DePaul AD DeWayne Peevy wants big dreams and banners, but he has a Dave Leitao problem

Leitao’s very presence signifies to some an acceptance of mediocrity — of rampant losing — in the school’s bellcow sport. Will DeWayne Peevy really stake his own reputation on him?

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Dave Leitao coaches in 2019.

Dave Leitao coaches in 2019.

Quinn Harris/Getty Images

DeWayne Peevy had never seen Chicago in the summertime before his early-August visit to interview for the job of athletic director at DePaul. Even in the clutches of a pandemic, the city worked its magic. The lake shone blue. The skyline sparkled. The neighborhood streets radiated vibrancy.

“From the first time I walked through Lincoln Park with my family,” said Peevy, who begins his new gig Sept. 1, “we knew this was the place for us.”

But Peevy, 47, has never experienced DePaul men’s basketball in the wintertime, either, and that’s a whole different picture. It has been as bleak and foreboding as nine last-place finishes in the last 11 Big East seasons — and no NCAA Tournament appearances since 2004 — sounds.

There are reasons no coach has compiled a winning record at the school since Joey Meyer’s run came to a gasping halt in 1997. One surely must be the nature of a place where former AD Jean Lenti Ponsetto and coach Dave Leitao could last so long without producing on-court success in the athletic department’s bellcow sport.

“I can’t attest to what’s been accepted here before — obviously, I’m walking in the door — but I do think a winning, championship-level culture is part of the process,” Peevy said.

This isn’t Kentucky, where Peevy has spent the last 12 years and, as deputy AD, oversaw the Wildcats’ men’s basketball monster. And Leitao isn’t John Calipari, who has taken teams at three schools to Final Fours — Kentucky four times — and won it all in 2012 with a team led by Chicago superstar Anthony Davis.

But Leitao is Peevy’s basketball coach, for now. The coming season — if there is one — will be his ninth at DePaul and his sixth since Ponsetto rehired him in 2015. He is 64-98 overall and a hard-to-fathom 19-71 in league play since coming back.

Peevy calls the NCAA Tournament “not the ceiling where we’re trying to get to, but the floor, something that we’re counting on every year.” He comes in talking big dreams and banners.

“I’m here to try to win a national championship,” he said. “If everybody’s not on board with dreaming those kinds of dreams, then you might not be cut out for DePaul athletics.”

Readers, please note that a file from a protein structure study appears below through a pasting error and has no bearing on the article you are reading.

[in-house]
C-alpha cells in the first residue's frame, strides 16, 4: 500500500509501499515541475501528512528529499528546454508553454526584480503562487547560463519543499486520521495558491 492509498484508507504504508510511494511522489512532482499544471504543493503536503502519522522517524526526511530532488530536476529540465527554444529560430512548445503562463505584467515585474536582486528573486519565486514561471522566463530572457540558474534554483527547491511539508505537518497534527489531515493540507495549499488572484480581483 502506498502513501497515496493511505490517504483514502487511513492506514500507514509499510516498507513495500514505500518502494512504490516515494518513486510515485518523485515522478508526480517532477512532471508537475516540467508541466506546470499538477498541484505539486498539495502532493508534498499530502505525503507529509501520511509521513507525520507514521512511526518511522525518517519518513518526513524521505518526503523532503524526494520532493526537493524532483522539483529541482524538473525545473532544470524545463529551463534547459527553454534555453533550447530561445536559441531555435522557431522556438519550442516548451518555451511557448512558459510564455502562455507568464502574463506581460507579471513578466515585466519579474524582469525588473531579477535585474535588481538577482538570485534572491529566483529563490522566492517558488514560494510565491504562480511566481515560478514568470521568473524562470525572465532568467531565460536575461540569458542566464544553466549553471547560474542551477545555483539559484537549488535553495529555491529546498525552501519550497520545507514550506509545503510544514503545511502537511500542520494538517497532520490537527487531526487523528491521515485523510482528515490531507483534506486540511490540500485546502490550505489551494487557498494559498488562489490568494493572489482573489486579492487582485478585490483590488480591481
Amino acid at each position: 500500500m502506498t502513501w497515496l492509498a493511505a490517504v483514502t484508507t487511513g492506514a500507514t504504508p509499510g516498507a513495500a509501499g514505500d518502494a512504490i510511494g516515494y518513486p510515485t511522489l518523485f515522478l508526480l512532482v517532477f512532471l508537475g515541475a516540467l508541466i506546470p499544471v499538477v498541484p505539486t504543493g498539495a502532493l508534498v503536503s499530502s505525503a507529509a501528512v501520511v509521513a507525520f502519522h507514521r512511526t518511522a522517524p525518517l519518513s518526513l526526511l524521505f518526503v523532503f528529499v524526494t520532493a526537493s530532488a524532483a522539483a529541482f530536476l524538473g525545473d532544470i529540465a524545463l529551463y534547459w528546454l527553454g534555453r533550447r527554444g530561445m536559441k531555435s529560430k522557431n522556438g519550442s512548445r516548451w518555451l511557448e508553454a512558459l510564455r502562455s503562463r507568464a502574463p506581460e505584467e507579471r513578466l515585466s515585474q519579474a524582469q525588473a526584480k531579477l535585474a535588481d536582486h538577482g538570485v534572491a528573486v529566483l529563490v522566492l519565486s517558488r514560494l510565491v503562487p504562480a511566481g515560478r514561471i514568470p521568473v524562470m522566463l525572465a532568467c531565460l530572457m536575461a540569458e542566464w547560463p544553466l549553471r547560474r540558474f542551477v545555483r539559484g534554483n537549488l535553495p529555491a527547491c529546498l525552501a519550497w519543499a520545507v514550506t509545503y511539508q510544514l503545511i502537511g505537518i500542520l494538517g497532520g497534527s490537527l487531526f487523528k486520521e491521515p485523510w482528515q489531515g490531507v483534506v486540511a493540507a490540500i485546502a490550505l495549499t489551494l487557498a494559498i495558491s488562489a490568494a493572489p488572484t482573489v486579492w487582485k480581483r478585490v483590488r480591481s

Yet the early steps toward a return to hoops relevance could be more than a little awkward. Leitao’s very presence signifies to some an acceptance of mediocrity — of rampant losing — at DePaul. Will he really have a chance to be the coach Peevy stakes his own reputation on?

At Kentucky, Peevy had a front-row seat as Billy Gillispie was fired and Calipari blew into town and averaged 34 wins in Years 1-3. In football, Peevy watched Mark Stoops replace Joker Phillips and build a program strong enough that, as Peevy puts it, a coach doesn’t “get a statue” for merely reaching any old bowl game.

DePaul’s new AD knows what real success looks like.

“But that’s not something you have to change coaches to [have],” Peevy said. “That’s part of my job to bring a different level, [to have] a conversation right away with coach Leitao. . . . How do we accomplish goals right now? What can we do right now to build the DePaul brand to a point where it’s more attractive to young people.”

Are young people going to be attracted to a coach who might be one-and-done with his new boss? That’s one hard question DePaul basketball is up against at this very moment. Nothing about this will be easy.


In a sane world, DePaul, Illinois, Northwestern, Loyola and UIC would play one another every season. You want to add other city and state schools to the list, go ahead. We’re just dreaming here anyway.

DeWayne Peevy digs the idea.

“Maybe one of the charges that I take on early is to try to create a unique event, especially from Chicago’s standpoint, and we bring all the schools to one place, and we play each other and just bring everybody together and have a unique event to celebrate college basketball in Chicago,” he said.

Can the man get an “amen”?

† Look, it’s not complicated: All the Bulls have to do with the No. 4 pick in the upcoming draft is find their Donovan Mitchell.

Easy peasy, right?

If I’m basketball ops honcho Arturas Karnisovas, one question is on repeat in my head as I look at each prospect: Can this guy be the best player on the floor in a playoff game? Utah’s Mitchell has been that in the NBA bubble, and it has been compelling and spectacular.

Forget about fit. The Bulls need someone you get the ball to when the pressure’s high and then get the hell out of his way. They have Zach LaVine, who’s as close to Mitchell as I am to fitting into one of Karnisovas’ suits. And Mitchell was selected 13th in 2017, so the but-this-is-a-weak-draft excuse doesn’t cut it.

† What, you thought I was going to name the player the Bulls should take at No. 4? Please, they’re not paying me enough.

† At last, lefty Jose Quintana is pitching for the Cubs again.

“I know it’s taken me a little time, but now I feel ready to do my job,” he said. “Whatever role I get, I’m just happy to be there.”


“Come near me with that Palmolive, and I’ll end you.”

† It’s great news that the White Sox have brought infielder Yolmer Sanchez back into the organization. I don’t know if he’ll be of any use to the big-league club on the field in September, but can the Sox spare a roster spot just so Sanchez can run out of the dugout and dump a few gallons of Gatorade onto his head when somebody else has a walk-off hit?

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